But photography is not just about artistic images. News photography is intended to represent reality, as are family snapshots – though just by using a wide angle or telephoto lens you are distorting what the natural eye sees. I remember the fuss produced by National Geographic when the magazine published a “photograph” of the Pyramids on its front cover. The Pyramids had been digitally realigned to fit the cover better. Scandal!
The most deplorable use of manipulated images is for deliberate deception or propaganda. This has occurred through the history of photography – but is much more common since digital images and Photoshop came on the scene. As I write this BP has admitted that a photographer photoshopped images of the Gulf oil spill to sanitize the view from a helicopter. Anti-smoking lobbyists used a photo of Winston Churchill – but with his cigar magically missing. Cover shots of aging beauties are routinely digitally airbrushed to remove their wrinkles and expanding waistlines.
Scientific photographs, such as those from satellites, are expected to be “truthful”. They are evidence. They need not be “as the human eye sees them” – that would be impossible from the space orbits that satellites move in – but once standardised they need to be consistent so as to show any changes in reality that occur. The determination of whether an image is News or Art is critical to the morality of manipulated images.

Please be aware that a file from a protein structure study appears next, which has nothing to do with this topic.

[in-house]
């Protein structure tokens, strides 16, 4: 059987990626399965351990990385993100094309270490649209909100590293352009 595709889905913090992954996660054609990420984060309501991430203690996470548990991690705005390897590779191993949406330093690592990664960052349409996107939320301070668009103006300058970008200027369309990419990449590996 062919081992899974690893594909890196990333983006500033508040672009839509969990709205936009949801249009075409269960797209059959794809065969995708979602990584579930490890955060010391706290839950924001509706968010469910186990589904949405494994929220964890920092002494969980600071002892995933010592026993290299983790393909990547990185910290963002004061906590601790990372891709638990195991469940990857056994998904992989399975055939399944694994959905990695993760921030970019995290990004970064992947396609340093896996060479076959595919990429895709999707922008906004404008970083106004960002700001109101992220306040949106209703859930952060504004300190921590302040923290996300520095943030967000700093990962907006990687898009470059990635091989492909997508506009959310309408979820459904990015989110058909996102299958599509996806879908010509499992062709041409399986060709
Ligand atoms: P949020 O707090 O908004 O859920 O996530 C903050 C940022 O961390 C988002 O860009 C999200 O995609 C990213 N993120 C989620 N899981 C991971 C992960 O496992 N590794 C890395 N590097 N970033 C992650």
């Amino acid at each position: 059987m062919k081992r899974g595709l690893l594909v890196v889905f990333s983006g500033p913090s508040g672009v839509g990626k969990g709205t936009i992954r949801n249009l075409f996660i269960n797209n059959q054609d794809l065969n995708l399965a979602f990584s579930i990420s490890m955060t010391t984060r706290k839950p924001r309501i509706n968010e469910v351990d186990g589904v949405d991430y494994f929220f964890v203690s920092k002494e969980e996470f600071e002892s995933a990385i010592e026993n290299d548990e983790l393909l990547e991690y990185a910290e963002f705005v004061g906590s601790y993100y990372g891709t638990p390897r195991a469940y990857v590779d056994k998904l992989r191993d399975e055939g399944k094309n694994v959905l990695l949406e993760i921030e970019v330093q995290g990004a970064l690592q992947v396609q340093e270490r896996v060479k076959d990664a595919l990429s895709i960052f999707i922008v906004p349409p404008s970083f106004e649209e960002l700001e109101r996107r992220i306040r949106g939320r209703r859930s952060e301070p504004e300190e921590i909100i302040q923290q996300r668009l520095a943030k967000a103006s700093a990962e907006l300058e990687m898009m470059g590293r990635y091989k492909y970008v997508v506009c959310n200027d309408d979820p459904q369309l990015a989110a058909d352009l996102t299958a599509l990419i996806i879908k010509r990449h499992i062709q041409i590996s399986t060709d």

Perhaps I am a believer in the art of photography rather than the art of images? There are so many fascinating facets involved in the act of creating the perfect underwater photograph. Buoyancy and breath control are vital. You must be able to dive with both hands on the camera. I once offered to teach Underwater Photography. In first lesson I asked students to dive with their hands lashed to their sides with a spare weight belt strap. I had no takers, but the skill is essential.
Other more subtle skills involve avoiding other divers, finding the subject, having empathy with marine life, and approaching from the right direction without disturbing the environment. After finding your subject, visualize, compose the picture, apply technique, and take one perfect image. Digital cameras have ruined this concept. The fashion these days is for divers, without any visualization, to shoot hundreds of poorly composed images on automatic settings in the vain hope that a few of them will be good enough to fix with Photoshop. Instead of concentrating on the subject and capturing the right moment to shoot, the digital photographer is inspecting and deleting worthless images while diving.
Having said that, I must confess. A magazine asked me recently for a vertical shot of a diver cuddling a Moray Eel. I had one well composed shot that I had taken 30 years ago – but had never published as the shot was full of backscatter. I had kept the slide as a reminder to use correct technique every time. I scanned and emailed the image to the magazine, pretty much to say sorry I can’t help. But they contacted me, asking for it in high resolution. “Backscatter is no problem”, they said, “we can fix that”. They did, and the shot made the cover. I’ve now had several magazines “improve” my images, but I still aim for perfection in camera.
Even if I do not get my perfect image every dive, I will at least have the satisfaction of having attempted the perfect photo dive. Ansel Adams thought only 12 photographs “that mattered” a year was good going for any photographer. But photographic genius Alfred Stieglitz was more passionate – he said, “When I make a photograph, I make love!” I reckon I can do that, and without help from Photoshop.